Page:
Cats in season
Female cats will experience their first heat cycle when they reach puberty if they have not yet been spayed.
Unneutered female cats usually come into their first heat between 4 and 12 months of age. This is the fertile period of a cat's cycle when they can get pregnant. After that, her season will typically be due to repeat every year from spring to autumn.
Signs and behaviours that suggest your cat may be in heat
- Display of affection: You may notice your cat becoming more affectionate than usual. It's not uncommon for her to rub on furniture, toys, other cats, and maybe even on you.
- Excessive grooming: She may spend a great deal of time licking her genital area, even though there is no blood present.
- Mating call and position: Your cat may vocalise loudly. If she doesn't mate during this time, the "calling" can last for several days. After that, she may assume the mating position; head down, forelegs bent, rear quarters raised, tail raised and head sideways. She might tread rhythmically with her rear legs.
- Marking her territory: During heat, a cat may spray urine onto vertical surfaces. This is normal behaviour for a cat in heat, so don't panic.
- Loss of appetite: You may notice your cat has less of an appetite than usual. This is because her instinct is to focus on reproducing, rather than feeding herself. If the cat is not eating at all, then she will require veterinary attention. The lesser appetite should last no longer than 2 weeks, so keep a close eye on it. Contact your local vet if she doesn't return to her normal eating pattern after that time.
- Desire to escape: If your cat has the instinct to attract a mate, she may be drawn to the outdoors. It's not uncommon for an indoor cat to run away for an unpredictable amount of time.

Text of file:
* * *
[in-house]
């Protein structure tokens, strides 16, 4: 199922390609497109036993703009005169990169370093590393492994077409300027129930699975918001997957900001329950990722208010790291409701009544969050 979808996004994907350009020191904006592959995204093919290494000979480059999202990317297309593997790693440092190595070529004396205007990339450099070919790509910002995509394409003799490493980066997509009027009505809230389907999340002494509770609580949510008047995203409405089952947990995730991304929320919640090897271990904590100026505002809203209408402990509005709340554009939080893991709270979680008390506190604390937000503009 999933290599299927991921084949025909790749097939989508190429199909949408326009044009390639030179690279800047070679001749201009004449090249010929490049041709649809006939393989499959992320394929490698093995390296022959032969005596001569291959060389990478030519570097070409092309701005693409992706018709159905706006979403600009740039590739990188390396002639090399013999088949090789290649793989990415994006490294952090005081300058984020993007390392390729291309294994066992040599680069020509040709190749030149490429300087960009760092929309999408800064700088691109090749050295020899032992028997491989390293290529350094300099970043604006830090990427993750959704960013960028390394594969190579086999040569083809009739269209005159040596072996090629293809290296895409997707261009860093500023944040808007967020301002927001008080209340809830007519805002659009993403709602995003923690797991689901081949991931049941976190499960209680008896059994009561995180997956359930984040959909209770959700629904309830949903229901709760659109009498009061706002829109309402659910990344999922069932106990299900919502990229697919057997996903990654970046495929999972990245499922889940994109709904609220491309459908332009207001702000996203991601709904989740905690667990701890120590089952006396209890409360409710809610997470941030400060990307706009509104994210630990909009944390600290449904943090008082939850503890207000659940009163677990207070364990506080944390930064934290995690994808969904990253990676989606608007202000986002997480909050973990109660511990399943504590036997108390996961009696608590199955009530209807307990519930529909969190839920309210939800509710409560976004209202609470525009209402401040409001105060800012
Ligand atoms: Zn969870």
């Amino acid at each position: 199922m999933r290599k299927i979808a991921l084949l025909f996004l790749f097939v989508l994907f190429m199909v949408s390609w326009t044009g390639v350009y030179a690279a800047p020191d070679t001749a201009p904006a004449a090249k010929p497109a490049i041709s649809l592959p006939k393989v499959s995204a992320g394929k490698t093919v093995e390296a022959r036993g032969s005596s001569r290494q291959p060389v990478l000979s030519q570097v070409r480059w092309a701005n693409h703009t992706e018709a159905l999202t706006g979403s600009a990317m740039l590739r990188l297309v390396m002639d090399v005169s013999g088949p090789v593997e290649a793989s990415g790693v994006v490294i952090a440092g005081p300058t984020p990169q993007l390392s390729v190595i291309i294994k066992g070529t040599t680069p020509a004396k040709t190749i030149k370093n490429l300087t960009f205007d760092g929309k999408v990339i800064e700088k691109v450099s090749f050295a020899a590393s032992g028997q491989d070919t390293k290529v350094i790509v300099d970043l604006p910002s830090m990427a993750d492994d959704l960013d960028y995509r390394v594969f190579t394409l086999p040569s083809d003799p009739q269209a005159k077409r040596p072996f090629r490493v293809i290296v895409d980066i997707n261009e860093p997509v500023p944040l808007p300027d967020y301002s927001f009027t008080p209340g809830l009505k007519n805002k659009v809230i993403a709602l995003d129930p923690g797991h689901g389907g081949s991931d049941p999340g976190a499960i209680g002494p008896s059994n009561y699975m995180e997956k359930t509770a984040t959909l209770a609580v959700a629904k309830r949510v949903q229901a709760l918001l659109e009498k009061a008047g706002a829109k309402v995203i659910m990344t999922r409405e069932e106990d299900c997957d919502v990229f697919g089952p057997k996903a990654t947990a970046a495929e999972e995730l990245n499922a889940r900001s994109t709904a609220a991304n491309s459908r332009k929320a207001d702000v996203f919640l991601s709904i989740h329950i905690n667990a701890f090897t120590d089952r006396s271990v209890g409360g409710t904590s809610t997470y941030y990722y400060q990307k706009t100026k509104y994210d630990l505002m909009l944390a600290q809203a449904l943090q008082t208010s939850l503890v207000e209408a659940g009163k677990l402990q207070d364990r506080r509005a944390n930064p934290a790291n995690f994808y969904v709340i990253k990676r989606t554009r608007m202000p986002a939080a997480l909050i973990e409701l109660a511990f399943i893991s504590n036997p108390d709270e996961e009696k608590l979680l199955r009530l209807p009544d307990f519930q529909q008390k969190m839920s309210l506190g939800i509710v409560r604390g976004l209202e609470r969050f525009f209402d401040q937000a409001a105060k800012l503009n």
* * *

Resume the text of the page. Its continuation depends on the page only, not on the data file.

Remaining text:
- Top tip! Make sure your kitten has been microchipped and that all of the details are up to date.
How to help your cat in heat
Going into heat can be an uncomfortable time for your cat. Cats don't have the same physical symptoms that human females do during their cycle, but that's not to say they don't experience some form of discomfort and changes in behaviour. To alleviate some of this discomfort, you may wish to try the following:
- Provide your cat with a covered heat pad to lay on
- Try giving some catnip to calm them down
- Play with your cat to help distract them from discomfort
- Give stress-relieving herbs or pheromones to help ease stress levels
If you have specific questions or concerns about your cat, please don't hesitate to contact your local Vets4Pets practice.
How long does a cat's heat cycle last?
Female cats go into heat every two to three weeks during mating season, which can last from spring to autumn - although, with changes in climate, many cats are now coming into season at any point of the year. Every heat cycle lasts an average of six days. Because of this quite rapid reproductive cycle, an unneutered cat can have as many as three to five litters per year.
Preventing pregnancy and keeping your cat safe
Cats are very effective breeders. Without neutering, the UK's cat population can quickly get out of control. If you're not planning to breed your cat, getting your cat neutered before they can breed is an essential part of responsible ownership. It's generally recommended that kittens are neutered at around four months of age or younger.
It's important to note that there is currently very little data to suggest any disadvantages to neutering a cat at a younger age (for example, from eight weeks onwards).
Thinking of neutering your cat?
Getting your cat neutered or spayed is a great way of preventing unwanted pregnancies whilst also making your cat less likely to wander far away from home.